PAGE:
Top Ten Things Soccer Coaches Should Do

As promised in my Top Ten Things Coaches Wish Parents Would Do, here is the top ten list from a parent perspective and what parents wish coaches would do. Obviously all the items in this list aren’t applicable to ALL coaches. But I’m sure all of us have been guilty of at least one of the following things at one time or another!

Remember, this is just my list – I’m sure you parents have many others y­ou would like to add, so comment away!


Top Ten Things Soccer Parents Wish (Some) Coaches Would Do

  1. Get a team manager. No matter how great a coach you are, you don’t need to be wasting time with paperwork, uniforms, snack schedules, etc. Even if it’s just a U5 Rec team with six kids on it – get a manager so you can spend ALL your time coaching and teaching our kids. Think of it as an investment since you will rely on a team manager more and more as the kids get older and if you find someone you work well with, it’ll pay off later on.
  2. No matter how smart you think you are, continue to take coaching classes and learn. You’re SO great with kids and our kids love to play for you, but we want them developed and to continue learning and they can only do that if you continue to learn.
  3. Put away the whistle. The kids aren’t dogs and while they’ll certainly stop and freeze at the sound of a loud whistle, they’ll learn more about respect and listening if you teach them from a young age to do what you ask without the whistle.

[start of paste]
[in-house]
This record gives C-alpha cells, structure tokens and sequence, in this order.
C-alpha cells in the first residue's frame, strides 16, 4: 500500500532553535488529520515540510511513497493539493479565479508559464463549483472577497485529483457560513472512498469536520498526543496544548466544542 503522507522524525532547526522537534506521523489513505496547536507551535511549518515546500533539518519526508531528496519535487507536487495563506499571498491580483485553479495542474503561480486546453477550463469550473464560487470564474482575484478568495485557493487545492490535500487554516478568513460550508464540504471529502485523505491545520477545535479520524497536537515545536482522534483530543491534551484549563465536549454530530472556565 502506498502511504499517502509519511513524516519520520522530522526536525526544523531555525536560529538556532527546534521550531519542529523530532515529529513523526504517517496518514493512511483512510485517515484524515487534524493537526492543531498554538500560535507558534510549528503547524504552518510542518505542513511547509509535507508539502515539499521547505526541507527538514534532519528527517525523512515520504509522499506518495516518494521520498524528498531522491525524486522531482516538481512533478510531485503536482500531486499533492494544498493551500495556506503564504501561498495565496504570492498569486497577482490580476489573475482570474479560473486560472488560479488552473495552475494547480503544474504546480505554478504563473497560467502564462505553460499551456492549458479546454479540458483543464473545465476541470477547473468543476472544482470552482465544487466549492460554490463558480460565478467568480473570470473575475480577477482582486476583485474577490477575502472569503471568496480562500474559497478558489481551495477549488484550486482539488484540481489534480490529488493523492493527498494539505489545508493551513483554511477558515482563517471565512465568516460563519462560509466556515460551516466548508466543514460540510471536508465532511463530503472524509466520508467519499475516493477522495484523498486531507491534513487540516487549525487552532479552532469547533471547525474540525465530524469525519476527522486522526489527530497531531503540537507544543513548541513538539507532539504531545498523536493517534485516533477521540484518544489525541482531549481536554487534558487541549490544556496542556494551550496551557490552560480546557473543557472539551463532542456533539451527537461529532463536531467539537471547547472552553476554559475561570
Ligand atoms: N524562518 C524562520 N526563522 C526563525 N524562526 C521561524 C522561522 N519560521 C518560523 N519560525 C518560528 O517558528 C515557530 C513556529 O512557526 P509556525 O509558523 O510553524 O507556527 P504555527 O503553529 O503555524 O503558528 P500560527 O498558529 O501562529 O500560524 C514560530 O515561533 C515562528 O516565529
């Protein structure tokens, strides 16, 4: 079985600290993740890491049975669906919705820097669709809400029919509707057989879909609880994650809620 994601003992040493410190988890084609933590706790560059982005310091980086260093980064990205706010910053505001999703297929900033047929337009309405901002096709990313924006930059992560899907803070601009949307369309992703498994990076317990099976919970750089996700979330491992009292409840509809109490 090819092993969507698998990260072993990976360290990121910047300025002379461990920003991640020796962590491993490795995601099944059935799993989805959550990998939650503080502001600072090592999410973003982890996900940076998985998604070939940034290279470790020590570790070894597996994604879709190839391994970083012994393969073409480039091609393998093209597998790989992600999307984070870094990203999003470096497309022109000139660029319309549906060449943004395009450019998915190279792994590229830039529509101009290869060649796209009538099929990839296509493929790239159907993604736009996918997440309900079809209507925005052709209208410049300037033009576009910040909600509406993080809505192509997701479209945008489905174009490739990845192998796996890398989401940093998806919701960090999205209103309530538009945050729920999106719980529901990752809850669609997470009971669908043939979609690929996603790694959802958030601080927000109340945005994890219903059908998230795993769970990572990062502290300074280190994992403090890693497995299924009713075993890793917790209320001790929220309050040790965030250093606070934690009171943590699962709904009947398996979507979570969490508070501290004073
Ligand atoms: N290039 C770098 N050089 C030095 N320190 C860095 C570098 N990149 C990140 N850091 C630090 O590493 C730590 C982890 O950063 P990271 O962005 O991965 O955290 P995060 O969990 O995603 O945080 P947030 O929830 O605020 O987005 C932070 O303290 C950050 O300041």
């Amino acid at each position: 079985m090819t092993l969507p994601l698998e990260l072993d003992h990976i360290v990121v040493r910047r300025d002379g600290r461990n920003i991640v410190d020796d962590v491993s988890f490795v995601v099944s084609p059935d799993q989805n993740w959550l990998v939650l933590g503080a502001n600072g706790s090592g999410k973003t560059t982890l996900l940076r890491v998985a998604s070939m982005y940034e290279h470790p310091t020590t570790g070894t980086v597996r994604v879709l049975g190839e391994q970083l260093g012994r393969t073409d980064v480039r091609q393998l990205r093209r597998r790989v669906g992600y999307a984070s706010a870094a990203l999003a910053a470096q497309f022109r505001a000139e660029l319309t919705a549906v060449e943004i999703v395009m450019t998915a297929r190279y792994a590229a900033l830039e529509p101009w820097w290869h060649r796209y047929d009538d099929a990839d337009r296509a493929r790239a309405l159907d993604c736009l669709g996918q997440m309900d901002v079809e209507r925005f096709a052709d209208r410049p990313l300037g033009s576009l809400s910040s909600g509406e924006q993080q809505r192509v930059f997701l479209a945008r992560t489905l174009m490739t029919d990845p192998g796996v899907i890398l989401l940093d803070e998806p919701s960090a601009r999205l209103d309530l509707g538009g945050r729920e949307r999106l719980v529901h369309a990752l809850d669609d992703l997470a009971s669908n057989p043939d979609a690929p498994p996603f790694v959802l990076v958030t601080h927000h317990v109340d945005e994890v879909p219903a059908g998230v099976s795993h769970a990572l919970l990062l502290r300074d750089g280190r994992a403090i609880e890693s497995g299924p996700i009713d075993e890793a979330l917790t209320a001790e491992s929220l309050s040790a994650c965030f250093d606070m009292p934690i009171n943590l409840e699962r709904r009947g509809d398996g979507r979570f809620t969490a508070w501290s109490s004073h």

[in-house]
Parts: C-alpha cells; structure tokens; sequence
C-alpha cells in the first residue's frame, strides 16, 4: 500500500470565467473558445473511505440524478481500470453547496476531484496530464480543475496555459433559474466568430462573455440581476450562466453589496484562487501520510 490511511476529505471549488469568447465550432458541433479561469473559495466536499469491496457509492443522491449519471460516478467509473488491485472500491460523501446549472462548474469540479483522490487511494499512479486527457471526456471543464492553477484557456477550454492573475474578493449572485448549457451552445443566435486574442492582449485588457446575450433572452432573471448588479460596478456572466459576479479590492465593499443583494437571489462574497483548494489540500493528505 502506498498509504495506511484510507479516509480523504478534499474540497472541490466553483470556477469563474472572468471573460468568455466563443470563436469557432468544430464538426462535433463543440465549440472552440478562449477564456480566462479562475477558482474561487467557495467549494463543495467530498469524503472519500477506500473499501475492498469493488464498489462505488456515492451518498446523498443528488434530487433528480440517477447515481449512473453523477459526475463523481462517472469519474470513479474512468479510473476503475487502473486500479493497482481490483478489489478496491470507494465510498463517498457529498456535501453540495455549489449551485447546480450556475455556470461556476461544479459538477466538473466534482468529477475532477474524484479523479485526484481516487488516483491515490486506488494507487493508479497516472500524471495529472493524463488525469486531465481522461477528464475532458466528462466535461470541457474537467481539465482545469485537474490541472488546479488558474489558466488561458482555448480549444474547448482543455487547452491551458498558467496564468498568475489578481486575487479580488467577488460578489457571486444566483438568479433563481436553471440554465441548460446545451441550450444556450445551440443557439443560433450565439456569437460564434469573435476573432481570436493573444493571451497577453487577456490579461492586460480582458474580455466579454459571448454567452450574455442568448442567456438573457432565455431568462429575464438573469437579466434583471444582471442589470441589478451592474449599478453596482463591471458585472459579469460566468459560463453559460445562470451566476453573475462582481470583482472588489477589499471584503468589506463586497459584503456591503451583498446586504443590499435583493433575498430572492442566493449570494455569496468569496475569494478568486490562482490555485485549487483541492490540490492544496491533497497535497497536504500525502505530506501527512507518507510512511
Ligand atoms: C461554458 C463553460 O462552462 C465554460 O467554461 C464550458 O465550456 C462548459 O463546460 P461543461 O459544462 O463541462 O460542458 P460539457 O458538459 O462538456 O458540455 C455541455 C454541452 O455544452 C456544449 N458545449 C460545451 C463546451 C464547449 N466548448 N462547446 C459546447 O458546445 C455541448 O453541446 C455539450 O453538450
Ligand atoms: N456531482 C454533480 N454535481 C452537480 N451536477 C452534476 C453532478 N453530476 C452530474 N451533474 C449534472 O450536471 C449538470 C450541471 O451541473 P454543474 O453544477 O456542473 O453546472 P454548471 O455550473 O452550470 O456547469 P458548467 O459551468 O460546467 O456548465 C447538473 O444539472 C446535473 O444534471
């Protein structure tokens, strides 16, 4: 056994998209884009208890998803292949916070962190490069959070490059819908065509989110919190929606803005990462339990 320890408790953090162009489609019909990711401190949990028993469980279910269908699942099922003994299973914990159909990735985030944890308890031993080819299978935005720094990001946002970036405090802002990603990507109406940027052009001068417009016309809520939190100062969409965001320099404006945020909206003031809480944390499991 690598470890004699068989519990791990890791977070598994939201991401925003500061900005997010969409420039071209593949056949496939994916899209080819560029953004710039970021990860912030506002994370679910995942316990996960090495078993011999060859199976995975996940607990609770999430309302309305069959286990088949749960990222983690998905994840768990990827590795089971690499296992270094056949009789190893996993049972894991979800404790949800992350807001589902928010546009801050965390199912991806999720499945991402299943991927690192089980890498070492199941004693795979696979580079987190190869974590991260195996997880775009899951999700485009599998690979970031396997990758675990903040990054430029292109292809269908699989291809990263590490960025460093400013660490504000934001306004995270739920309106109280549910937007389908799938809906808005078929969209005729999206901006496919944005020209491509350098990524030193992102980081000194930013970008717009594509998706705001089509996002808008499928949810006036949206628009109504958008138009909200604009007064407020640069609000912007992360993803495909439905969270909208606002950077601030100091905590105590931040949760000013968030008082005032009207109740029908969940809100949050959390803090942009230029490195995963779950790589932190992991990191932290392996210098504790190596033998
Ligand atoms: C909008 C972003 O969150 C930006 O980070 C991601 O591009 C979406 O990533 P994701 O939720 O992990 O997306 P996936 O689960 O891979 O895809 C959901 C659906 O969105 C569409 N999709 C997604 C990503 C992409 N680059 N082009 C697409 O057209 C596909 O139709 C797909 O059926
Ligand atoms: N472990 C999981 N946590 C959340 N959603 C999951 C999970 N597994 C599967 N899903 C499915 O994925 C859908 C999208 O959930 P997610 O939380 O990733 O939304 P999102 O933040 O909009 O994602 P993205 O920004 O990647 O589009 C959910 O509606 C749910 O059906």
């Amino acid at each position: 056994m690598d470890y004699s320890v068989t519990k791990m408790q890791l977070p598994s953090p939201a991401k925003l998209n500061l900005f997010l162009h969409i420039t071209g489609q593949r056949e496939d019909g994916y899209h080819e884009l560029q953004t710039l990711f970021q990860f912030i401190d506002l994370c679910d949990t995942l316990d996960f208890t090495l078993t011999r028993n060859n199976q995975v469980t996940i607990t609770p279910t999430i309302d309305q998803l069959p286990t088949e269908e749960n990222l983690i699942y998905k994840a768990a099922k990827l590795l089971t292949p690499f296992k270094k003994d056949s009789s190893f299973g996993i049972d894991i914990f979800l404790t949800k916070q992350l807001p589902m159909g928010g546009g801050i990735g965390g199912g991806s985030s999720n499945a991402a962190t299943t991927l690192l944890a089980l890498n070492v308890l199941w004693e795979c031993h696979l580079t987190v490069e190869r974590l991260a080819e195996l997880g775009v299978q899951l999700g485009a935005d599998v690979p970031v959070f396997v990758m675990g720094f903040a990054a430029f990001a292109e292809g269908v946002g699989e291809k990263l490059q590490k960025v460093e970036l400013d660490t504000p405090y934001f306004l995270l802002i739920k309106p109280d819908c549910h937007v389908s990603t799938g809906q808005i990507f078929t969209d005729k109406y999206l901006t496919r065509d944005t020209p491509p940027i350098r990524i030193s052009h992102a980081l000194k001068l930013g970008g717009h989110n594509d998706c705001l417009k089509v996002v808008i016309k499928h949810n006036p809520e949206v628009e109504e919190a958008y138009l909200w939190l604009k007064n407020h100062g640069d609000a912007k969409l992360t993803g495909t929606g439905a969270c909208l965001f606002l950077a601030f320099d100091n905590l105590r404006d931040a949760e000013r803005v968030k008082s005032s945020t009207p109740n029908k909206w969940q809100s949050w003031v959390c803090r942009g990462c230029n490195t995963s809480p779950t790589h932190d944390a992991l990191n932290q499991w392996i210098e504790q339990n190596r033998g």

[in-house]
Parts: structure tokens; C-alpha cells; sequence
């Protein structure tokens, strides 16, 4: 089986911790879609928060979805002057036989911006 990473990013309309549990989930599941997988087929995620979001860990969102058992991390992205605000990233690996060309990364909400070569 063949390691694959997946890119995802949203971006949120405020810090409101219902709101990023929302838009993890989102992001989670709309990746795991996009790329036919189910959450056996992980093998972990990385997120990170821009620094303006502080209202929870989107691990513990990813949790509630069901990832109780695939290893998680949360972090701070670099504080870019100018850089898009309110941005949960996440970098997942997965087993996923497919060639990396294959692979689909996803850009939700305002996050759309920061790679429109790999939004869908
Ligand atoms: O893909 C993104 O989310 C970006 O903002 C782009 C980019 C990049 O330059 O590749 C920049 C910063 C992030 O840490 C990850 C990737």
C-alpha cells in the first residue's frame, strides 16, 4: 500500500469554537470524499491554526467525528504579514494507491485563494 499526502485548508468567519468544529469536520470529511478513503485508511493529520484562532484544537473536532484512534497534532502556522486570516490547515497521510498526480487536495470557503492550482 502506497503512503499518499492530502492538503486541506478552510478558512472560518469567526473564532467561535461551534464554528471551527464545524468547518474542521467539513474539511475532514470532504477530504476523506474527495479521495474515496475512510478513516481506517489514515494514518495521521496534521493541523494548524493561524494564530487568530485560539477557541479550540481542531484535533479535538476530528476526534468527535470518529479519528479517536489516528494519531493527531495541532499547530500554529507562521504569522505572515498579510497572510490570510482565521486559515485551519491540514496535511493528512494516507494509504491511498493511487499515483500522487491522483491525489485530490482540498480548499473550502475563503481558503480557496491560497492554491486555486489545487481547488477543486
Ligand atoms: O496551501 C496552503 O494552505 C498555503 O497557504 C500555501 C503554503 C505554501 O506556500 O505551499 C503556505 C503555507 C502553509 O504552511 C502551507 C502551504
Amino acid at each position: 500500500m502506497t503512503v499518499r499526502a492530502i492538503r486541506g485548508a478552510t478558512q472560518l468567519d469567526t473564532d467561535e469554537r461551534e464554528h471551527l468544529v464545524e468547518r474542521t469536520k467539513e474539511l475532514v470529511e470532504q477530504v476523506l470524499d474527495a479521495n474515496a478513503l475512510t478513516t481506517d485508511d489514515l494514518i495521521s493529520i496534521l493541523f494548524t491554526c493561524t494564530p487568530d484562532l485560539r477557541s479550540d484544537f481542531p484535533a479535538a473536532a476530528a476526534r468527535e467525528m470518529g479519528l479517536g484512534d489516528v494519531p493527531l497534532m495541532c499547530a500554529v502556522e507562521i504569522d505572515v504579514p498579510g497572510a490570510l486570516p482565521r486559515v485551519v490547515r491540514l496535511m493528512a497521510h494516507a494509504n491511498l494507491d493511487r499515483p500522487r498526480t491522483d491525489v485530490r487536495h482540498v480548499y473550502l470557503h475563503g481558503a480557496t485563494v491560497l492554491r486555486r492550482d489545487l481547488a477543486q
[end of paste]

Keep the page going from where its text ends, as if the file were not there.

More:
4. Don’t be afraid to ask for our help. If our little Johnny is being a terror at practice, let us know! Yes, a few boneheads among us will get all bent out of shape that you said something critical of their little angel, but the vast majority of us are realistic, know our kids aren’t perfect, and if they are misbehaving – we need to know it.
  5. Talk to us. Even if it’s only via email, keep us posted on what your thoughts are for the team, how you think they are progressing, etc. If you do things we don’t understand, and that’ll happen often since many of us still don’t quite ‘get’ soccer, we’ll come up with all sorts of conspiracy theories as to why you did something. Not play by play, but in general – what are your goals, your coaching philosophy, are you planning a major shakeup in the lineups, etc. You don’t have to justify your decisions. Just keep us posted on what you’re thinking, how you think the team is doing, concerns you have about our behavior, etc.
  6. Get to practice on time or let us know if you’ll be running a little late and try to have an assistant prepared to get things started. Practice times are short and field space limited. Make the most of it.
  7. Don’t yell at the kids. Shouting so they can hear you is one thing. Yelling at them is another. Don’t do it. The kids should respect and look up to you, not be afraid of you.